The Washington Post
Original Article: wapo.st/1zf9WWl
My college roommate — the most immediately likable person I’ve ever met, a man who would now be such a present to the world — died of AIDS at the age of 30. Back then, people with the disease did not so much die as fade, becoming gaunt and ghostly images of themselves, as the virus gradually destroyed enough T-cells to cut their ties with the flesh. Metaphors don’t really capture the horror. Declined? Withered? At any rate, he died.
“Whether Ebola, HIV or malaria, infectious disease epidemics are controlled by focusing where new infections are occurring,” Mark Dybul, executive director of the Global Fund, told me. “For example, in Kenya, 53 percent of new adult and 73 percent of new child HIV infections are from five of 47 counties. Rates are highest among fisher folk, young women who trade sex with them and MSM [men who have sex with men]. If we focus on high-level endemic locations and populations, we can bend the curve rapidly and move to bring the HIV epidemic under control.”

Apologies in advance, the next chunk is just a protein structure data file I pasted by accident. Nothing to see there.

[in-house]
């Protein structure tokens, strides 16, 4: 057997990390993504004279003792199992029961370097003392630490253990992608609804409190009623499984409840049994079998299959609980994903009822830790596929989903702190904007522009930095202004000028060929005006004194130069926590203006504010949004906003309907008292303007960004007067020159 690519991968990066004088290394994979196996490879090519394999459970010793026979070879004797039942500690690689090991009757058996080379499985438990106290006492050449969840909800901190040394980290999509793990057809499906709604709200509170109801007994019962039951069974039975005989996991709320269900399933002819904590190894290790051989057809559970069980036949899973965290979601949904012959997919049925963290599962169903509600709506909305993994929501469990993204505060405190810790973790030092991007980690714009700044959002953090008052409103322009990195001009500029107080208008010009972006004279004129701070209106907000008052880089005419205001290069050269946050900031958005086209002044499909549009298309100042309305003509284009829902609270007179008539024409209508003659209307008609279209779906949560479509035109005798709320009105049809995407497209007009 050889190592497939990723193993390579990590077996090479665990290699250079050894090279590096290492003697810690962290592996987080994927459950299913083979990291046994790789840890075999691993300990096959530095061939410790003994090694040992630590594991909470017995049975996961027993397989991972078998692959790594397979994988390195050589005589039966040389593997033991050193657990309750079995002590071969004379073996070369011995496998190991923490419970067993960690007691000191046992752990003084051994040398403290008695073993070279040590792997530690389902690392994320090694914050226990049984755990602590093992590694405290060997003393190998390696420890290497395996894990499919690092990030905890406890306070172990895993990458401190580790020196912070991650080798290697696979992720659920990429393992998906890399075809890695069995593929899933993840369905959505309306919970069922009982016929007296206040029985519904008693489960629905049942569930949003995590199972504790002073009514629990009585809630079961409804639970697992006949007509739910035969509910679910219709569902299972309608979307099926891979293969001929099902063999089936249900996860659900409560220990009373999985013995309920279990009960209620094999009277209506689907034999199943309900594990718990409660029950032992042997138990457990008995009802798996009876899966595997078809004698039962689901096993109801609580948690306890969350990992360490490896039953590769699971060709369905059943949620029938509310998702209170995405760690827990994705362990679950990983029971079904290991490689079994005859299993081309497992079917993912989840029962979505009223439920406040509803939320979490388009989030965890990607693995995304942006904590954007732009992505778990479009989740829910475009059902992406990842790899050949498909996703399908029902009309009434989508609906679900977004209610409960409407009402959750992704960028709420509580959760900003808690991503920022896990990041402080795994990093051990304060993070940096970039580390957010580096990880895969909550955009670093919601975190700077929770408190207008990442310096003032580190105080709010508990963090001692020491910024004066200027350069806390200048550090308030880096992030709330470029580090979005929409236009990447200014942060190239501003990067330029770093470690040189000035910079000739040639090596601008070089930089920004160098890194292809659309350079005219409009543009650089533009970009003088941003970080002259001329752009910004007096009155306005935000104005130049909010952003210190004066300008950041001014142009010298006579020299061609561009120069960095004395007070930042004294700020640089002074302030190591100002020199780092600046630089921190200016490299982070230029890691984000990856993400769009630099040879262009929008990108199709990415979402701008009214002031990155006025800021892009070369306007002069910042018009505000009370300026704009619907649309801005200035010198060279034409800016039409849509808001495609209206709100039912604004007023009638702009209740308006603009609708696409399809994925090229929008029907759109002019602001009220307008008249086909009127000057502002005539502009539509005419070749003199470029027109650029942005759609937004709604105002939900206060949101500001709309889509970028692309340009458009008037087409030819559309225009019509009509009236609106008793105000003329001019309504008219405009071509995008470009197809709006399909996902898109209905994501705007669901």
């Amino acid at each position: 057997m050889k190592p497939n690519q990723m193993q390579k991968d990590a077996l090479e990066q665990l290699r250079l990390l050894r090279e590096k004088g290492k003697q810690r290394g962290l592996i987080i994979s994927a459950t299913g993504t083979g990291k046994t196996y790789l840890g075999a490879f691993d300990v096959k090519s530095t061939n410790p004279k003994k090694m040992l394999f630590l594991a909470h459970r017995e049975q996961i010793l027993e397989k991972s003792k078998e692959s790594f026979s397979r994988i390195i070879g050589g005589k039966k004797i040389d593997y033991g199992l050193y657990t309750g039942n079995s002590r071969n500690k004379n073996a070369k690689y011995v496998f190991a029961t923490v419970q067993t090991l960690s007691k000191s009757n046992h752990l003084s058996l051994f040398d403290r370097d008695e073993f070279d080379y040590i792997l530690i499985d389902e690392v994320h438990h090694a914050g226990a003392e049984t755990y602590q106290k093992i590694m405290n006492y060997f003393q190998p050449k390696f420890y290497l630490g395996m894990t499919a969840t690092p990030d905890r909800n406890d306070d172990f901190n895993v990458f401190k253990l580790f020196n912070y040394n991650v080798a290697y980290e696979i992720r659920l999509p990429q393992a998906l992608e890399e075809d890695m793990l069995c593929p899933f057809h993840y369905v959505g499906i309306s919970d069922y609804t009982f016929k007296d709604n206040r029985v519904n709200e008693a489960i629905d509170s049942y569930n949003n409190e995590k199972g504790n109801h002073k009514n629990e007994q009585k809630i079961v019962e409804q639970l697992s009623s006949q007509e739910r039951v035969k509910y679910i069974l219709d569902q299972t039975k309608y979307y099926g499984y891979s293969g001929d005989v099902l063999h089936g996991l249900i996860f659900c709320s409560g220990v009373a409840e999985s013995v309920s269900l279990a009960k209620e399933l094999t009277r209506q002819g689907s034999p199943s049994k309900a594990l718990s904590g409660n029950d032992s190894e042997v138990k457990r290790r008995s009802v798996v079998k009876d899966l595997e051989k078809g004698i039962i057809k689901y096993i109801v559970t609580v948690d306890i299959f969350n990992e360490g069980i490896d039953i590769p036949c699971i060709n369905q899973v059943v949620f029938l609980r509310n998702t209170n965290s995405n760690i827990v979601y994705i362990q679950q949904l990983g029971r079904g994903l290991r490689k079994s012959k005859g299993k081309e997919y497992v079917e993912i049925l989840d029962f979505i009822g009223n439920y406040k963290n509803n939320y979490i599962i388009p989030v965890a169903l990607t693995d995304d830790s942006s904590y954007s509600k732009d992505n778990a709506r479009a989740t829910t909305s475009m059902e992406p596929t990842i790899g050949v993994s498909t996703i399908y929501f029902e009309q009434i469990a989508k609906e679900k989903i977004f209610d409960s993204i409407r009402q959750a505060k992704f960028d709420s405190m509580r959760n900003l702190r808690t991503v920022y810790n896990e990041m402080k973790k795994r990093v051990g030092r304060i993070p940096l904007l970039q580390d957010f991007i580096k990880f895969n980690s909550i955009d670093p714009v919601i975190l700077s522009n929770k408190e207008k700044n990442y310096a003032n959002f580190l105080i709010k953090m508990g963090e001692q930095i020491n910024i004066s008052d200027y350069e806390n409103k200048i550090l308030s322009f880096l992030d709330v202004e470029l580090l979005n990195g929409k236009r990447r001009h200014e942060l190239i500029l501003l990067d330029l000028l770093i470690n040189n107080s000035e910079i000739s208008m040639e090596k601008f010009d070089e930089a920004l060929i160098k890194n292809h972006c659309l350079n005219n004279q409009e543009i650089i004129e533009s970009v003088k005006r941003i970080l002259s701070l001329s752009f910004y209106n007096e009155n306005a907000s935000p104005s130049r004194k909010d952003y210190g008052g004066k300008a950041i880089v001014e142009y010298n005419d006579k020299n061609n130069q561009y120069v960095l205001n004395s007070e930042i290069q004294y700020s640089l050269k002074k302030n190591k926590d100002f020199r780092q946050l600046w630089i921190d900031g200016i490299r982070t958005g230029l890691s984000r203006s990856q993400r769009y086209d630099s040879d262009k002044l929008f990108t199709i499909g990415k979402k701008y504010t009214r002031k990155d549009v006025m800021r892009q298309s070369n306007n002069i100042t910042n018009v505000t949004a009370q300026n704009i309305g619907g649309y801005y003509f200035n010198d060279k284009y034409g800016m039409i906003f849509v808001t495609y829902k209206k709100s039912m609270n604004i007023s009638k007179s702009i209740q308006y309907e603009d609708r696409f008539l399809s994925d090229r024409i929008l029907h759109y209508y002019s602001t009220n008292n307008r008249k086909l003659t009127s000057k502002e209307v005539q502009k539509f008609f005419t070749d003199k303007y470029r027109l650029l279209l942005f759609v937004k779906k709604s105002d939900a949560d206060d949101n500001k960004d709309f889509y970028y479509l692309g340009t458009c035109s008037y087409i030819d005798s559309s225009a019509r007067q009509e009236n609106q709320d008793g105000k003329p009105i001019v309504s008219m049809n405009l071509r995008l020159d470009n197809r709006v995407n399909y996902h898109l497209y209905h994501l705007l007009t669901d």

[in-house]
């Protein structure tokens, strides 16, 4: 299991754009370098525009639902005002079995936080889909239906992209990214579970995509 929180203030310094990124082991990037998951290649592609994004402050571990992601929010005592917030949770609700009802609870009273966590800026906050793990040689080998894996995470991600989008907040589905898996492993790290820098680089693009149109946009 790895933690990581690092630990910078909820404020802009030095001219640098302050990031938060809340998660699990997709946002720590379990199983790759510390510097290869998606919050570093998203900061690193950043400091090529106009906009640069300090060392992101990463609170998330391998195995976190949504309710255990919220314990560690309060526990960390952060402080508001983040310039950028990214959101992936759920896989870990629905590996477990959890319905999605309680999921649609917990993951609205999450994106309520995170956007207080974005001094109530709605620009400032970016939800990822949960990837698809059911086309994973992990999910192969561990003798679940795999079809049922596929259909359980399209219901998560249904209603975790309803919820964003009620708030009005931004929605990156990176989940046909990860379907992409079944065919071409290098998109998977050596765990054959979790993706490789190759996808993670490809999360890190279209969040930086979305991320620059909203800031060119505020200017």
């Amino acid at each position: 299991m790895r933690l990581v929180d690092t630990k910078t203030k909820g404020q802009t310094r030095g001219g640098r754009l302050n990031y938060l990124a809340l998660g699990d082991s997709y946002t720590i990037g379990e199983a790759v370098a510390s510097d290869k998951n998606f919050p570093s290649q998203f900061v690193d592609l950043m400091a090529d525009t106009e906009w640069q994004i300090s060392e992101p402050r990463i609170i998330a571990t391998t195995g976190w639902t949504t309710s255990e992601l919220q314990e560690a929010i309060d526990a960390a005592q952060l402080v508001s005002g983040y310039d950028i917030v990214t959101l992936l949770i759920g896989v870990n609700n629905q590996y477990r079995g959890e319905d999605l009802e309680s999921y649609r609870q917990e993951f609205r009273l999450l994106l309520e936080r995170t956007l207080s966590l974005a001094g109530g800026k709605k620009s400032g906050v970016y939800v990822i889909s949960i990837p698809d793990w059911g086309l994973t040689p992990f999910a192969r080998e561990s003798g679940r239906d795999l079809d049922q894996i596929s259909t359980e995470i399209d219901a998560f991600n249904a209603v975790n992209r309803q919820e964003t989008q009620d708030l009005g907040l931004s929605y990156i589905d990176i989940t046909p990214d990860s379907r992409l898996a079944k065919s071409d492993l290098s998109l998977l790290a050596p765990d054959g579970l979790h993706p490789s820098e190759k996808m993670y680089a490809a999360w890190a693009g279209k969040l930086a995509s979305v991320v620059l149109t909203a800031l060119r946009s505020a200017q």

Disease experts now have a set of proven HIV prevention methods: early treatment, male circumcision, condoms and the prevention of mother-to-child transmission. They have increasingly specific data on the geographic regions where infections are concentrated. They have a good idea of the highest-risk and hardest-to-reach groups: MSM, transgender people, people who inject drugs, children (who get treatment at lower rates) and young women. (Gender-based violence remains a major problem. In Swaziland, for example, 43.5 percent of females 13 to 24 report unwilling first sexual intercourse prior to age
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